A balanced budget, without raising taxes, is Hensarling’s third taxpayer right.
“I can balance the budget quite easily by raising your taxes, but it’s a more challenging feat to do it by reforming programs and making the tough decisions that I believe members of Congress ought to do,” Hensarling said. “A balance budget would not be a panacea, not a cure-all, but we ought to introduce a constitutional amendment that would balance the budget without raising your taxes.”
Hensarling’s final right would result in the abolition of the current tax code.
“We believe taxpayers ought to have the right to a fair and simple tax code that they can understand. As you know, we just celebrated Easter — the current tax code is about eight times longer than the Bible. It takes the Lord about 15-percent of the words to tell you how to live your life than it does for Uncle Sam to tell you how to send him money,” he said.
According to Hensarling, America’s tax code is so convoluted that even he, a former lawyer, doesn’t do his own taxes.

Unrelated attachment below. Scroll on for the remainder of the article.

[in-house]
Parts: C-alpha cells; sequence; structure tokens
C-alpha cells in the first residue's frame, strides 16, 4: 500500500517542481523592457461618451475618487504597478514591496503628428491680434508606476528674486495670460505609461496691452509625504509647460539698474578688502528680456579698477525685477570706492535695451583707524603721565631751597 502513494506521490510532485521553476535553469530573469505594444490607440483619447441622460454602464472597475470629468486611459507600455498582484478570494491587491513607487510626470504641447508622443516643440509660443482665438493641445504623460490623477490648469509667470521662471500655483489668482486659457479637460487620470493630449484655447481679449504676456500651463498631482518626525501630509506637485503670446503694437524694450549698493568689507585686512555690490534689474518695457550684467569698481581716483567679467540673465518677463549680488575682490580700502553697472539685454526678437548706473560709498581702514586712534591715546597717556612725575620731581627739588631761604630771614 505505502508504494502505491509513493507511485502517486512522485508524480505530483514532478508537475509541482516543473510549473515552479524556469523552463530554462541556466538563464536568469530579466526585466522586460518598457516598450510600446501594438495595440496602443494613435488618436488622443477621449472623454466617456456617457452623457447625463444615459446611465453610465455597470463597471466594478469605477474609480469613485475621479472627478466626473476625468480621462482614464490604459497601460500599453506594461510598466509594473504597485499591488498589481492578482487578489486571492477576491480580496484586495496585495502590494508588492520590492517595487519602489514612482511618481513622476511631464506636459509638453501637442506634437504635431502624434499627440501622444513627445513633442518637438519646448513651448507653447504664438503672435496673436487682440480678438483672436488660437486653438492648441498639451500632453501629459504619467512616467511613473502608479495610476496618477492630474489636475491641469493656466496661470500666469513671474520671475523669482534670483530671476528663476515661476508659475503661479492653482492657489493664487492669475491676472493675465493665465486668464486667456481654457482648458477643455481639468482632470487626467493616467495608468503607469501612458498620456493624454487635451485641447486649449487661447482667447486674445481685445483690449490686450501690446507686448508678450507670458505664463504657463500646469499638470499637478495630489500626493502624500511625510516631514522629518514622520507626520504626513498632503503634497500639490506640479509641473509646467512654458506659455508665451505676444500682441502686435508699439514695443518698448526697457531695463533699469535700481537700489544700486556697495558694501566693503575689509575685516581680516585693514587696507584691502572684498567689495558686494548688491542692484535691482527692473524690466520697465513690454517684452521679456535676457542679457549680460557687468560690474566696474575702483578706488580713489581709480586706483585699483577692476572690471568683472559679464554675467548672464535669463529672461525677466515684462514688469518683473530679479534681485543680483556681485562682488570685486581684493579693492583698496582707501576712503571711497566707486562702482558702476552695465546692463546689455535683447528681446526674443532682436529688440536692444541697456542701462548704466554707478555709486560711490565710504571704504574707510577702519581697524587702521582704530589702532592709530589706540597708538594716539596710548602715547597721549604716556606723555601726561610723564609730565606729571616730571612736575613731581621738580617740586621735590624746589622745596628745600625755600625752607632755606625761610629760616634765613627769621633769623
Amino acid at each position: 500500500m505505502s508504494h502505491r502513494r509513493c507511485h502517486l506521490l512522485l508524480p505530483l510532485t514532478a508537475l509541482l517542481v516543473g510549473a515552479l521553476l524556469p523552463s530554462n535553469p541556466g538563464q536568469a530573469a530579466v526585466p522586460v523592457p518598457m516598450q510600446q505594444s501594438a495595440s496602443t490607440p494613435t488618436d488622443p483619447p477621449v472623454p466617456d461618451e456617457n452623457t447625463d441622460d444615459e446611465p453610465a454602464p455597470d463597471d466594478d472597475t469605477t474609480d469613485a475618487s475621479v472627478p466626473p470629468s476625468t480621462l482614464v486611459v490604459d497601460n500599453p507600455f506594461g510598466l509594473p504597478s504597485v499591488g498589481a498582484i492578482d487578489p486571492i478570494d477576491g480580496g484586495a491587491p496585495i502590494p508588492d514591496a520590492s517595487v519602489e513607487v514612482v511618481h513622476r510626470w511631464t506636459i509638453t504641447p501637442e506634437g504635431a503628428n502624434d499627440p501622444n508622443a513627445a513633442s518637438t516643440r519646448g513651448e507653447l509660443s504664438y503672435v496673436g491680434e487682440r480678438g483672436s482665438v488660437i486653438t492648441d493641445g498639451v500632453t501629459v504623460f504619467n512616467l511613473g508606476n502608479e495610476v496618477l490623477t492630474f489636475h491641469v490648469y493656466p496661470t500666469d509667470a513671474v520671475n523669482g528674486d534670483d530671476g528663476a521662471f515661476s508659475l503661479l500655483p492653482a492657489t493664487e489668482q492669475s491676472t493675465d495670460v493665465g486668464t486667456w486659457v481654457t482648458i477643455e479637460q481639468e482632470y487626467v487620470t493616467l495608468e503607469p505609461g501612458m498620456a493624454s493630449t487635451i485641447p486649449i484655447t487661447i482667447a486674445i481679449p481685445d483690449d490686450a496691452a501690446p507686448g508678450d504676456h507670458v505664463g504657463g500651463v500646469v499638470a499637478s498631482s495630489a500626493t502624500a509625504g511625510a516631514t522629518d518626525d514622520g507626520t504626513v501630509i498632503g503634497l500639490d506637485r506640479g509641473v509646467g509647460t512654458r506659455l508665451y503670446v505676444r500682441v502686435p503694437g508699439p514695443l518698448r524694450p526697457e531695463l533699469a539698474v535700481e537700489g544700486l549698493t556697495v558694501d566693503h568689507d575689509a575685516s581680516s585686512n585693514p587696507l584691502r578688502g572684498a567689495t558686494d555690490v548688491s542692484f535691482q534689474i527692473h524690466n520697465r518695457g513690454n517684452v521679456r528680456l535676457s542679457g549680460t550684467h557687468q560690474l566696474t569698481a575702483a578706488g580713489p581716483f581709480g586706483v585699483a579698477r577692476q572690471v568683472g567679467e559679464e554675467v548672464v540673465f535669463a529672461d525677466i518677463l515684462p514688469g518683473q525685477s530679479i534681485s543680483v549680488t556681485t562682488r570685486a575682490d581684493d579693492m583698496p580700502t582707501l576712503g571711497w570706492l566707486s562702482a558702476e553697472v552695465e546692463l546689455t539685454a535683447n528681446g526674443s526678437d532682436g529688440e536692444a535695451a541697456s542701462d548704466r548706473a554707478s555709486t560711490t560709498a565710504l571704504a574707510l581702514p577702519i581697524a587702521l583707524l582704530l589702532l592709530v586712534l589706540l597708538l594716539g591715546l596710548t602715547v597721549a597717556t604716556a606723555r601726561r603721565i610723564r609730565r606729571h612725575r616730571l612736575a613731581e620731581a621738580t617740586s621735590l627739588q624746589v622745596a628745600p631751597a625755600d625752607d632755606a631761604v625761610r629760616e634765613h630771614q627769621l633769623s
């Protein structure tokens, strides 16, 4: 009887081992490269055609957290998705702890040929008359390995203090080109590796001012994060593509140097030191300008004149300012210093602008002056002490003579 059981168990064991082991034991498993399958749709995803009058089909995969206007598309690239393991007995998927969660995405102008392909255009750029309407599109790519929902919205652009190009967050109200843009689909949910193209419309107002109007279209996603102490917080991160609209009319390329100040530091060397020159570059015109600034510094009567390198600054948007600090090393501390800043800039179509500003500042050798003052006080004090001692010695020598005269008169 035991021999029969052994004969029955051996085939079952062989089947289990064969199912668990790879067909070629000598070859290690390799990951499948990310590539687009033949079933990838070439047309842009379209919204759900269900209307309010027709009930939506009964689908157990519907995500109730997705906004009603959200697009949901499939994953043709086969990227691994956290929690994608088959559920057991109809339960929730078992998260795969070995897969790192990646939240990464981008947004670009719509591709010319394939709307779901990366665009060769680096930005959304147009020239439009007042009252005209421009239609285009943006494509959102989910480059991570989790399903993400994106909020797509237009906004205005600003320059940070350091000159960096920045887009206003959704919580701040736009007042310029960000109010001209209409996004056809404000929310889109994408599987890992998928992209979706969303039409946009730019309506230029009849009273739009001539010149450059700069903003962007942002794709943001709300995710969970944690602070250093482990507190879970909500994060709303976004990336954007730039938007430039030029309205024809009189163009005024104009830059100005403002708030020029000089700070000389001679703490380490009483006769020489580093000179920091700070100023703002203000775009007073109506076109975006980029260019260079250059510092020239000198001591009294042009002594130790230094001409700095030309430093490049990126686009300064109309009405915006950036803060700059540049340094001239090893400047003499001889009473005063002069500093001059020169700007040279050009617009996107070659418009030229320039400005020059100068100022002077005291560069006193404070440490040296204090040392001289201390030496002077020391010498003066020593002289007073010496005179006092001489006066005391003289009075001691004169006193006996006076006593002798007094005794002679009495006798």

“I don’t do my own taxes, I can’t figure it out. I don’t feel secure in doing my own taxes,” Hensarling said. “If I can’t do it, as a guy who actually studied this in school, I’m not sure how everybody else is supposed to do their own taxes.”
Hensarling said the challenges involved in curbing out-of-control government spending, saving social security, balancing the budget and simplifying the tax code are daunting but possible.
“I believe if we can get the nation to focus on these challenges and enact a taxpayer bill of rights, we will be able to leave a far better nation for the next generation of Americans,” he said. "This is a pledge to work to balance the budget, cut wasteful Washington spending and provide further, permanent tax relief. I hope that families across Cherokee County will rally around this grassroots effort, tell their friends and families about the American Taxpayer Bill of Rights, and urge them to support the American Taxpayer Bill of Rights.”